The Cliff Point Historic Site is the location of the first settlement in Western Australia. It was the first site inhabited by Governor James Stirling's party when founding the colony in 1929 and was Western Australia's first official non-convict settlement. The party occupied the site for two months moving to the Swan River settlement on the mainland.
Built in 1942, this was first gun battery on Garden Island and one of two long-range gun batteries that played a strategic role in the coastal defences of Cockburn Sound and Fremantle after Japan's entry into World War II. The gun mountings and magazine building reflect the main characteristics of coastal gun batteries built during World War II individual batteries were strategically sited to form a network with overlapping fields of fire.
Garden Island was originally called Meeandip by the Aborigines, then Ile de Buache by the French following the visit of Nicholas Baudin in 1801. Ile de Bauche was renamed Garden Island in 1829 by Captain Charles Fremantle. This 1100-hectare site has been a naval base since 1911. The absence of feral predators has made Garden Island a significant refuge for animals vulnerable to predators on the mainland, including the Tammar wallaby. It also contains rare coastal vegetation.
This 130-hectare area of remnant bushland is in the Perth suburb of Helena Valley. It is one of several strategic bushland corridors within the Perth Metropolitan Region. Small flocks of the nationally threatened Baudin's black cockatoo occasionally visit the area.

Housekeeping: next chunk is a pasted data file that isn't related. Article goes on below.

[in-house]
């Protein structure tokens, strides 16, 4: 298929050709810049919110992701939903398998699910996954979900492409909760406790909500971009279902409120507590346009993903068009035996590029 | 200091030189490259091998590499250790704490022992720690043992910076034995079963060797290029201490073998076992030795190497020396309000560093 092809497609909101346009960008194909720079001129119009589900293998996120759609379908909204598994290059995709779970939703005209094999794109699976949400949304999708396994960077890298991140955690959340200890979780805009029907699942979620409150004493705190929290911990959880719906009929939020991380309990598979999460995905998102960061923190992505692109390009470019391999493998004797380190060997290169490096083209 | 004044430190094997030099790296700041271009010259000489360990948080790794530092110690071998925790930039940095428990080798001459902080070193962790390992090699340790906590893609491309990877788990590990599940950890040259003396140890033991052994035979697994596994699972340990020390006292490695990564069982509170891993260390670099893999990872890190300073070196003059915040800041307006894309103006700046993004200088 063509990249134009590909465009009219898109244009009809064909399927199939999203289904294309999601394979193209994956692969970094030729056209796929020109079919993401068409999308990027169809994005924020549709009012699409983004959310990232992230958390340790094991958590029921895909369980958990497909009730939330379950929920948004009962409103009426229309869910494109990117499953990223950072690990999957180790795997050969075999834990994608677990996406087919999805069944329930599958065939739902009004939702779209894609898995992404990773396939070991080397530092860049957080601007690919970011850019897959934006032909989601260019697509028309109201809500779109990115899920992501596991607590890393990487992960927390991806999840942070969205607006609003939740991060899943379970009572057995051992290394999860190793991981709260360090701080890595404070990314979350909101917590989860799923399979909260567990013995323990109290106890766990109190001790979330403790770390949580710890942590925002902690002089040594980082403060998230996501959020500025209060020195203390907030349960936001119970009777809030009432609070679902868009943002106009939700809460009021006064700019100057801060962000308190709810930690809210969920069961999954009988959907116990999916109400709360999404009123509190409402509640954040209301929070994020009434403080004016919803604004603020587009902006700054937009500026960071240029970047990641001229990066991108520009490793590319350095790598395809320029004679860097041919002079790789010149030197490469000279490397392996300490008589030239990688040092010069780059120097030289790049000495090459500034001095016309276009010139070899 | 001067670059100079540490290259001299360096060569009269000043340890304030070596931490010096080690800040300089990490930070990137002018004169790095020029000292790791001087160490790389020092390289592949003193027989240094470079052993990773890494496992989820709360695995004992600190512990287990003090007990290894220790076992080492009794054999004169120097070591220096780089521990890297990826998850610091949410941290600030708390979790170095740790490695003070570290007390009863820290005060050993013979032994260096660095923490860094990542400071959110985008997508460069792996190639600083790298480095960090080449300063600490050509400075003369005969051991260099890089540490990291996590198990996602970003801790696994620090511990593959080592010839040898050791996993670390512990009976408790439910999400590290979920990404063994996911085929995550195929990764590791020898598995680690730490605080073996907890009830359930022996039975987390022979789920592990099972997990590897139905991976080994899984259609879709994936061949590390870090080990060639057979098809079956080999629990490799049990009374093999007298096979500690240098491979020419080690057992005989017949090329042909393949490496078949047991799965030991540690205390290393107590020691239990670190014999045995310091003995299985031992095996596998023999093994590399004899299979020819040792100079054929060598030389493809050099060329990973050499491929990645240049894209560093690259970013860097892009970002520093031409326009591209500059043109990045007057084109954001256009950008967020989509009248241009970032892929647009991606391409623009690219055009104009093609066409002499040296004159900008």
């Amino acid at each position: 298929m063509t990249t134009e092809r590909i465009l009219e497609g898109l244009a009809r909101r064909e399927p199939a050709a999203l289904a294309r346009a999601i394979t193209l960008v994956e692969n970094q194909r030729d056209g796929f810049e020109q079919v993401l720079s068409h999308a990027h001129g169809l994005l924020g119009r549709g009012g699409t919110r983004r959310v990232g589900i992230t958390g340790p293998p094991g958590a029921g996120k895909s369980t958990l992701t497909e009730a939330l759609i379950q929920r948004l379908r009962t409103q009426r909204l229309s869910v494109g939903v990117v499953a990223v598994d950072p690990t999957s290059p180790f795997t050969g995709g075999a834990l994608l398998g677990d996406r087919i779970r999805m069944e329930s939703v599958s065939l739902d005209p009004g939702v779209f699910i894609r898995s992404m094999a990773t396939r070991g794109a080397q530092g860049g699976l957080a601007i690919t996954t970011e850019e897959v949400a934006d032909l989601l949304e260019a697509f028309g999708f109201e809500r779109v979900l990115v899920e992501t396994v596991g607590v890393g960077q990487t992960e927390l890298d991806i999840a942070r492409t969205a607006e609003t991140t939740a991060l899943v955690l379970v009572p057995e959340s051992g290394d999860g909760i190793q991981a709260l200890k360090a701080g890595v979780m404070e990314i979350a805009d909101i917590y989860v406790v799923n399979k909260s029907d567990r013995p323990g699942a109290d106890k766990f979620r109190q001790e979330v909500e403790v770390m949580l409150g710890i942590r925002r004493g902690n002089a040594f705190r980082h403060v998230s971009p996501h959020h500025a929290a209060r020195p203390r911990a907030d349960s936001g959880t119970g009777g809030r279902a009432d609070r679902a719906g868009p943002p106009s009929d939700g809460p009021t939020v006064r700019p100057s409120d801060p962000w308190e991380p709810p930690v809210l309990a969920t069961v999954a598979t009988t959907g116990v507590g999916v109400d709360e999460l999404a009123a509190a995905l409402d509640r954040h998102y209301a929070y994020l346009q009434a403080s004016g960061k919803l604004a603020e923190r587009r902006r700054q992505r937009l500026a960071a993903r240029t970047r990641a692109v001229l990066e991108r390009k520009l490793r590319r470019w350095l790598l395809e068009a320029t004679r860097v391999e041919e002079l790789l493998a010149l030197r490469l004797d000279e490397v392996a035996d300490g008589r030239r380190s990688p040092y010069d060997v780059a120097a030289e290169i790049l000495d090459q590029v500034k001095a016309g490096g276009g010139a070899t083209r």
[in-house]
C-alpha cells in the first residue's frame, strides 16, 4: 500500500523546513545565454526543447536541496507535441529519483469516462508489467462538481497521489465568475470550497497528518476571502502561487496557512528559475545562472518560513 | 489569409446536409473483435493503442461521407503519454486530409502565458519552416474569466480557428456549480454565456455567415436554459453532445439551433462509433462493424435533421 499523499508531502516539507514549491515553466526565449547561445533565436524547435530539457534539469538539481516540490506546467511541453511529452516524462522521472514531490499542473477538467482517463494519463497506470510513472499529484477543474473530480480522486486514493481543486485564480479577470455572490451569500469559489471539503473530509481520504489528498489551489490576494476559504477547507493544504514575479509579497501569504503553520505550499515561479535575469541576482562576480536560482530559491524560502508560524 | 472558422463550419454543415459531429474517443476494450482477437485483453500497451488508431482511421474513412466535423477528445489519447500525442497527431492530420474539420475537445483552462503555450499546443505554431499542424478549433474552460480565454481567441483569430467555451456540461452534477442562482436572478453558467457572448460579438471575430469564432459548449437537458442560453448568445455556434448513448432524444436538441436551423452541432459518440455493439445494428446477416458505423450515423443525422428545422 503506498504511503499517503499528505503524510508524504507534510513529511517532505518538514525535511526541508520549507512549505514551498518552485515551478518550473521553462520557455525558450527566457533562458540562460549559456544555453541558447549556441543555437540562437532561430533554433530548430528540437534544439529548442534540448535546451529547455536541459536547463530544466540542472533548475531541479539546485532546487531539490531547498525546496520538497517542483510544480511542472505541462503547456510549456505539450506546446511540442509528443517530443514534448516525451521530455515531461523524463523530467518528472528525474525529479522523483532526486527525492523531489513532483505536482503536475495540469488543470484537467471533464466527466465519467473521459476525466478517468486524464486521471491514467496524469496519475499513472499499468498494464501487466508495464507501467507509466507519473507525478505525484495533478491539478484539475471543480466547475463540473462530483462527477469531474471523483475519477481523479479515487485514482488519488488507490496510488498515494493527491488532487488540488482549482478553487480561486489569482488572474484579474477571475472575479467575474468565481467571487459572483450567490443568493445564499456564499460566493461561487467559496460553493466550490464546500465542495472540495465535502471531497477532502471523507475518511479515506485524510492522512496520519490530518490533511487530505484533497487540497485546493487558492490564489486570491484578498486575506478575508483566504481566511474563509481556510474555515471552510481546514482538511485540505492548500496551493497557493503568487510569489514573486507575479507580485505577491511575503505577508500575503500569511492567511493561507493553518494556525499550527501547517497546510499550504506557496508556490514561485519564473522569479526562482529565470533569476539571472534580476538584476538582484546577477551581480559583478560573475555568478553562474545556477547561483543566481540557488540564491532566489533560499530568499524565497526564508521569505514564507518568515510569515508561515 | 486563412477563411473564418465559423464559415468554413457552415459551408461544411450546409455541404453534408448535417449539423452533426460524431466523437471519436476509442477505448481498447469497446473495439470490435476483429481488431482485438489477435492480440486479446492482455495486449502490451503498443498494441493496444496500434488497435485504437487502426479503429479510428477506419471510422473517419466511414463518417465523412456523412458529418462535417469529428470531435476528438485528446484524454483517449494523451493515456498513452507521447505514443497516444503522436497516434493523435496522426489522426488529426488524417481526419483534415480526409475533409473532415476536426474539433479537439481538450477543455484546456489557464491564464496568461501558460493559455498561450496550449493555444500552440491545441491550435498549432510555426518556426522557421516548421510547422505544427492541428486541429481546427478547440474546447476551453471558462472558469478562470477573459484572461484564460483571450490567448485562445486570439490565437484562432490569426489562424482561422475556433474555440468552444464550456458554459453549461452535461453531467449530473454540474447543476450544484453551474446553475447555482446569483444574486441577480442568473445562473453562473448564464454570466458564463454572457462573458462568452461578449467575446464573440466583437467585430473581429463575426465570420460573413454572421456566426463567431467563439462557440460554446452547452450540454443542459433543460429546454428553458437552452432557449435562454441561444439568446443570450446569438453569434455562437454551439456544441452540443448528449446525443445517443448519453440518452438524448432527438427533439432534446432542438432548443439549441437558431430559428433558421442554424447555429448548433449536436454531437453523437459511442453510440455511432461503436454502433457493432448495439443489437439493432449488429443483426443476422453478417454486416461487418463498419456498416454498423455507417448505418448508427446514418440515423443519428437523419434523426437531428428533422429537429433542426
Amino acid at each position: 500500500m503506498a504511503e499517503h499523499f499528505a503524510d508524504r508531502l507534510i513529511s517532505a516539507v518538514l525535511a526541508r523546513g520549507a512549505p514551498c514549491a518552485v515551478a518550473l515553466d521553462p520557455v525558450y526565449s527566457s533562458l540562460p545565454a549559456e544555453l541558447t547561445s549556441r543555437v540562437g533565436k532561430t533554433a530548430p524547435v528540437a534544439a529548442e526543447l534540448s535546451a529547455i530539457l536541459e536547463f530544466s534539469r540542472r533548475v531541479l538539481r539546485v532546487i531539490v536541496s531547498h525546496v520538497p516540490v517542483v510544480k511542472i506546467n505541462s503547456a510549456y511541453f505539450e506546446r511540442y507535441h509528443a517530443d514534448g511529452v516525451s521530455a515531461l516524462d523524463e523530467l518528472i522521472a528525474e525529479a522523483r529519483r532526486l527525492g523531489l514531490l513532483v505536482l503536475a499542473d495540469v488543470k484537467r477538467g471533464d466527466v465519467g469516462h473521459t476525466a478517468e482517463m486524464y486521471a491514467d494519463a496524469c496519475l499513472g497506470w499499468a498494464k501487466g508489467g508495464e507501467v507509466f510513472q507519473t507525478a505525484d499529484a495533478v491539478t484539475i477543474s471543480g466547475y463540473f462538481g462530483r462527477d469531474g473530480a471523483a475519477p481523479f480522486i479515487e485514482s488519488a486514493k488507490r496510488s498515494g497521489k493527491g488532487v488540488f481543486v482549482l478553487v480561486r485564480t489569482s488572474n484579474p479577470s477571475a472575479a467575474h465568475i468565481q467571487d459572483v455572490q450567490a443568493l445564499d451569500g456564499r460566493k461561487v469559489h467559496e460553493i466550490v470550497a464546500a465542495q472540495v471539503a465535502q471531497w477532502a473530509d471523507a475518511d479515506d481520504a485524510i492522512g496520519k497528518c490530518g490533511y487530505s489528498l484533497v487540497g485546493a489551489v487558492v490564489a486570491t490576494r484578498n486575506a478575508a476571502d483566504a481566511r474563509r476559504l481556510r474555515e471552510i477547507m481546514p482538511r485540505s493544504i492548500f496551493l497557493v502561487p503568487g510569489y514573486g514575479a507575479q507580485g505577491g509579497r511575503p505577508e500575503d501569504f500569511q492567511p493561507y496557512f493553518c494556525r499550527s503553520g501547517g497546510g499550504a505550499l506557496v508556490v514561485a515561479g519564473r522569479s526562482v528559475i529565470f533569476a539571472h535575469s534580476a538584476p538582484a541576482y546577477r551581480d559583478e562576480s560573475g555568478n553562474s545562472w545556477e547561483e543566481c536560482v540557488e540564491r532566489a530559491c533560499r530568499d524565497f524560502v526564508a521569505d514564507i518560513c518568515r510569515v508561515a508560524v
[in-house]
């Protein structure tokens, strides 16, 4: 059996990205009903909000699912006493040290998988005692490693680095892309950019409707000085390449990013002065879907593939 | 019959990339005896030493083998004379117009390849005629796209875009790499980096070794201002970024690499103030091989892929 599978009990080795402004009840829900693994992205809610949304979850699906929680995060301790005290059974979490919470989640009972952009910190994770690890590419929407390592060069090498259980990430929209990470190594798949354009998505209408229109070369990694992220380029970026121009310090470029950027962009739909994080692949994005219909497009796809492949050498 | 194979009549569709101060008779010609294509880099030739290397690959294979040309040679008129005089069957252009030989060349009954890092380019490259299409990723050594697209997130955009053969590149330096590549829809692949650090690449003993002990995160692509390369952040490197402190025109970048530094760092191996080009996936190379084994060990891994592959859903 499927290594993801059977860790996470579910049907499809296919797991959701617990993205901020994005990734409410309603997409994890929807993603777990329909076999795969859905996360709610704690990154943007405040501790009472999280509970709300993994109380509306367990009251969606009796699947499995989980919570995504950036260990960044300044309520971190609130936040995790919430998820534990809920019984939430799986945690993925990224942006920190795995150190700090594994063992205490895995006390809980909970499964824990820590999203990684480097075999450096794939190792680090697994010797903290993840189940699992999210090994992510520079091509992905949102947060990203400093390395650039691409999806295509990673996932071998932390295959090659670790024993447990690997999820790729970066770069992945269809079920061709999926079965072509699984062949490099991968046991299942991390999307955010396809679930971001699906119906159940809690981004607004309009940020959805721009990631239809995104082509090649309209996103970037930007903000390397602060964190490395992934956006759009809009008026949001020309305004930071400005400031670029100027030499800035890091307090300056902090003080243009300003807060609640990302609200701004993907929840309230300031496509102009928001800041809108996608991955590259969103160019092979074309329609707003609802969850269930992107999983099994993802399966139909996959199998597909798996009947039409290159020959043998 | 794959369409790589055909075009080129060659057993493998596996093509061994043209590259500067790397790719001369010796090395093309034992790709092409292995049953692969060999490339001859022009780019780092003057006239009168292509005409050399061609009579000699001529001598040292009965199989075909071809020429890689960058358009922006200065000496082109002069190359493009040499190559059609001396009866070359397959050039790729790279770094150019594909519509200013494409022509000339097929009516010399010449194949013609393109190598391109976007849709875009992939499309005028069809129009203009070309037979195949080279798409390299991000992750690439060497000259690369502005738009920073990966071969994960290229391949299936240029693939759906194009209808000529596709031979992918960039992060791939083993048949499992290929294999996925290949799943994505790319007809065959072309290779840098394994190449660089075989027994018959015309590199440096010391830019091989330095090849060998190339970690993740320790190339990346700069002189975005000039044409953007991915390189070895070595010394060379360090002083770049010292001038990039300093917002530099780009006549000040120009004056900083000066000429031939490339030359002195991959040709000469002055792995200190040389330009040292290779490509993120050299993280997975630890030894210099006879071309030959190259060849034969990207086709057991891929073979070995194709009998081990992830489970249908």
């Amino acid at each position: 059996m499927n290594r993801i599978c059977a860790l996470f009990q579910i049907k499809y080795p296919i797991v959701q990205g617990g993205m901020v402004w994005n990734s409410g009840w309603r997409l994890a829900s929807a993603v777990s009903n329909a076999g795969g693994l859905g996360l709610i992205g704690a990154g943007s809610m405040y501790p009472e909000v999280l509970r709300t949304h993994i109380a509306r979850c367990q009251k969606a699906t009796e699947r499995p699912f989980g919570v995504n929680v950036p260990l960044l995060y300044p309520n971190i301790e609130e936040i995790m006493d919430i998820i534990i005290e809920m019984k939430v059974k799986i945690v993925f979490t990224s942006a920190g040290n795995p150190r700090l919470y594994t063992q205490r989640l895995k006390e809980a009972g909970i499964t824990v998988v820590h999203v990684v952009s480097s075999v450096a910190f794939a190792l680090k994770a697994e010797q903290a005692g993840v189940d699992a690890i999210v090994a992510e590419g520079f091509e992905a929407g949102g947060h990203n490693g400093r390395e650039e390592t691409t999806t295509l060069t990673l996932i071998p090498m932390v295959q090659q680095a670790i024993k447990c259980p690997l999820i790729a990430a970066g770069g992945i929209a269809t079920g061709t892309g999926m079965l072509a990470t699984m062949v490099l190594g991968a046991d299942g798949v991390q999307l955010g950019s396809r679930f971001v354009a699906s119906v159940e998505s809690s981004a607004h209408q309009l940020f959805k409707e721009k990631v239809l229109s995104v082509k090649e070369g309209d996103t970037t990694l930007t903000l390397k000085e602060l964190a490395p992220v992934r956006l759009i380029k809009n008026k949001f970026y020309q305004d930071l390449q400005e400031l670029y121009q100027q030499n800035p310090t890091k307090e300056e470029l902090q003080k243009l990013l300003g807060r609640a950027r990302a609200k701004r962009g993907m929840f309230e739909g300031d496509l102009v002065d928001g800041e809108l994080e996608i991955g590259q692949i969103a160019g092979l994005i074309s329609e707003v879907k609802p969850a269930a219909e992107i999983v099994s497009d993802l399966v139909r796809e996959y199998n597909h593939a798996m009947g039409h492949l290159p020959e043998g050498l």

Ningaloo Marine Park extends for 260 kilometres along the west coast of the Cape Range Peninsula, near Exmouth from North West Cape in the north to Amherst Point in the south. Two major oceanic currents affect the marine area the southward flowing warm Leeuwin Current and northward flowing cooler Ningaloo Current. The area is an important feeding area for the whale shark and one of the few places in the world where they are known to congregate together. A number of other whale species are also found here. Eight shipwrecks dating between 1811 and 1923 have been discovered in the area.
Covering about 18,954 hectares, 30 kilometres south-west of Learmonth, this area is used for military exercises and as a bombing range. It includes an ancient reef-complex and cave fauna of exceptional importance. The area has many historic associations with European exploration and development of Northwest Cape and northern Western Australia, including pearling and whaling activities.